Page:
Grant Morrison is the person I look up to more than anyone else in the universe. I haven't read everything he's ever written, but I want to say that I've read almost 90%. I've read all the most notable things (with the exception of The Filth). I bashfully admit that I even have a song by The Mixers on my computer. That's right, a song by his band from when he just a kid who wanted to be a rockstar. It's actually pretty good, really, if you like that sort of retro British sound. You can find it online.
So what's it like to meet the person you admire most? It breaks my heart to say that it's… underwhelming. Or at least that's the way I felt at first. First of all the panel came with somewhat conspicuous timing. The piece that was being proliferated and sold on the shelves at the book festival was Supergods, so naturally, the panel was supposed to be about superheroes. Which is altogether strange because Grant is currently transitioning out of that sort of work. Early on, despite the works he still has in the pipeline, Grant dismissed the idea, saying he's quickly getting bored with superheroes (though later on he did say he misses Batman).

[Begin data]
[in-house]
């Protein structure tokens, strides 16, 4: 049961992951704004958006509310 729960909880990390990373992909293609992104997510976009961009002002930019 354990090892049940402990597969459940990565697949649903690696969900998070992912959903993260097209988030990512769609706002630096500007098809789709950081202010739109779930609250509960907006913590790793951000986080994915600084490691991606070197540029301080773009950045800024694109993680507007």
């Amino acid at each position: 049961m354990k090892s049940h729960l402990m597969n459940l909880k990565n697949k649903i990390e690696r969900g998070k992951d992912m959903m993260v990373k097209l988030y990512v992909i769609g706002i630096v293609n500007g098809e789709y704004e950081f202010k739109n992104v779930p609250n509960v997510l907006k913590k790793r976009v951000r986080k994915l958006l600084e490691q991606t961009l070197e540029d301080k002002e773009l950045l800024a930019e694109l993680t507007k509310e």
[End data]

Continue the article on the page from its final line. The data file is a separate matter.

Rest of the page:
I read a thing once written by James Robinson — perhaps it was an introduction to one of his Starman collections (I think it was) — and in it he described a conversation he'd had with Morrison while Grant was writing Doom Patrol all those years ago. Morrison told Robinson that what writing needs more of is honesty, a creed I've tried to follow ever since, injecting the fragile version of myself into everything I do, letting the strong version be the one that isn't made of words. Which one is my real self? I'm not sure I have any idea at this point. I'm sure anyone who's read the things I write on here would be shocked to find me as a competent, complicated person in real life, as opposed to the weak buffoonish, bumbling Clark Kent self I end up as in my writing.
What I'm trying to say with this is Grant Morrison is honest in every aspect. He's willing to inject that fragility into everything he does and quickly admits his own silliness and faults. Out of all the panels I've been to, despite all of them trying to be loose and fun, this one was easily most fun. Pounding Red Bull like he hadn't slept in days, Morrison was always joking, always laughing. He has a reputation for being so spacey, so out there, but if you look closely at his interviews you'll see how much he's always reminding us that he's just a working class kid from Scotland, with an eye for skepticism in everything.